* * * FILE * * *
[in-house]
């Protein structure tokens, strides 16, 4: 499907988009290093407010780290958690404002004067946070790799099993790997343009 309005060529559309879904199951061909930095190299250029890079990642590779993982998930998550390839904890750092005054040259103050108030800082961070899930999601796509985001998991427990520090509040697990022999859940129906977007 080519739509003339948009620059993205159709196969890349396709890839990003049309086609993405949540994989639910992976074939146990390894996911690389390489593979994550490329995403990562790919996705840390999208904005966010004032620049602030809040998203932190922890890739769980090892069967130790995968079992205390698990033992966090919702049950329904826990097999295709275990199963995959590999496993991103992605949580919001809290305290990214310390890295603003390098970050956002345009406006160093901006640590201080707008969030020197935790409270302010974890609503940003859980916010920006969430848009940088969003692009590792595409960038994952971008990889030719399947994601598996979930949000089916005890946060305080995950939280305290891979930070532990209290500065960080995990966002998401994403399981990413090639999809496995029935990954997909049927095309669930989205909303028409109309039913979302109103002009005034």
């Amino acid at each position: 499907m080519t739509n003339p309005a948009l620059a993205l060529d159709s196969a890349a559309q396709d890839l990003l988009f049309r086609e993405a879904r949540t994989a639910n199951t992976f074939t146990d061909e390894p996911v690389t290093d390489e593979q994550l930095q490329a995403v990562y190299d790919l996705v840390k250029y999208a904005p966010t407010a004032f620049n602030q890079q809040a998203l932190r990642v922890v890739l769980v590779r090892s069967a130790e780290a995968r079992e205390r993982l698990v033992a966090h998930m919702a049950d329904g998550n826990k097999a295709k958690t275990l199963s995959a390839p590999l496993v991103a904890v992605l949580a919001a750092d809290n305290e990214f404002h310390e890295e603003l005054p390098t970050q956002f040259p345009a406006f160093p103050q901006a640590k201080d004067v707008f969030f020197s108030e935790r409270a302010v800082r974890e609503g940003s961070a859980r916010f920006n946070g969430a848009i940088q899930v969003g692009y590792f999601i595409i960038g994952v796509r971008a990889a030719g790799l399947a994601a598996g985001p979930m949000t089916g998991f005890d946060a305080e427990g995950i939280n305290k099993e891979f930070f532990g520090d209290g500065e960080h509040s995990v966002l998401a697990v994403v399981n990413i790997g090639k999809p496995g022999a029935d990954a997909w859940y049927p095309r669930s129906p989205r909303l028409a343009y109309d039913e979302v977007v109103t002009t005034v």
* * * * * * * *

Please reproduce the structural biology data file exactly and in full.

[in-house]
């Protein structure tokens, strides 16, 4: 499907988009290093407010780290958690404002004067946070790799099993790997343009 309005060529559309879904199951061909930095190299250029890079990642590779993982998930998550390839904890750092005054040259103050108030800082961070899930999601796509985001998991427990520090509040697990022999859940129906977007 080519739509003339948009620059993205159709196969890349396709890839990003049309086609993405949540994989639910992976074939146990390894996911690389390489593979994550490329995403990562790919996705840390999208904005966010004032620049602030809040998203932190922890890739769980090892069967130790995968079992205390698990033992966090919702049950329904826990097999295709275990199963995959590999496993991103992605949580919001809290305290990214310390890295603003390098970050956002345009406006160093901006640590201080707008969030020197935790409270302010974890609503940003859980916010920006969430848009940088969003692009590792595409960038994952971008990889030719399947994601598996979930949000089916005890946060305080995950939280305290891979930070532990209290500065960080995990966002998401994403399981990413090639999809496995029935990954997909049927095309669930989205909303028409109309039913979302109103002009005034």
């Amino acid at each position: 499907m080519t739509n003339p309005a948009l620059a993205l060529d159709s196969a890349a559309q396709d890839l990003l988009f049309r086609e993405a879904r949540t994989a639910n199951t992976f074939t146990d061909e390894p996911v690389t290093d390489e593979q994550l930095q490329a995403v990562y190299d790919l996705v840390k250029y999208a904005p966010t407010a004032f620049n602030q890079q809040a998203l932190r990642v922890v890739l769980v590779r090892s069967a130790e780290a995968r079992e205390r993982l698990v033992a966090h998930m919702a049950d329904g998550n826990k097999a295709k958690t275990l199963s995959a390839p590999l496993v991103a904890v992605l949580a919001a750092d809290n305290e990214f404002h310390e890295e603003l005054p390098t970050q956002f040259p345009a406006f160093p103050q901006a640590k201080d004067v707008f969030f020197s108030e935790r409270a302010v800082r974890e609503g940003s961070a859980r916010f920006n946070g969430a848009i940088q899930v969003g692009y590792f999601i595409i960038g994952v796509r971008a990889a030719g790799l399947a994601a598996g985001p979930m949000t089916g998991f005890d946060a305080e427990g995950i939280n305290k099993e891979f930070f532990g520090d209290g500065e960080h509040s995990v966002l998401a697990v994403v399981n990413i790997g090639k999809p496995g022999a029935d990954a997909w859940y049927p095309r669930s129906p989205r909303l028409a343009y109309d039913e979302v977007v109103t002009t005034v």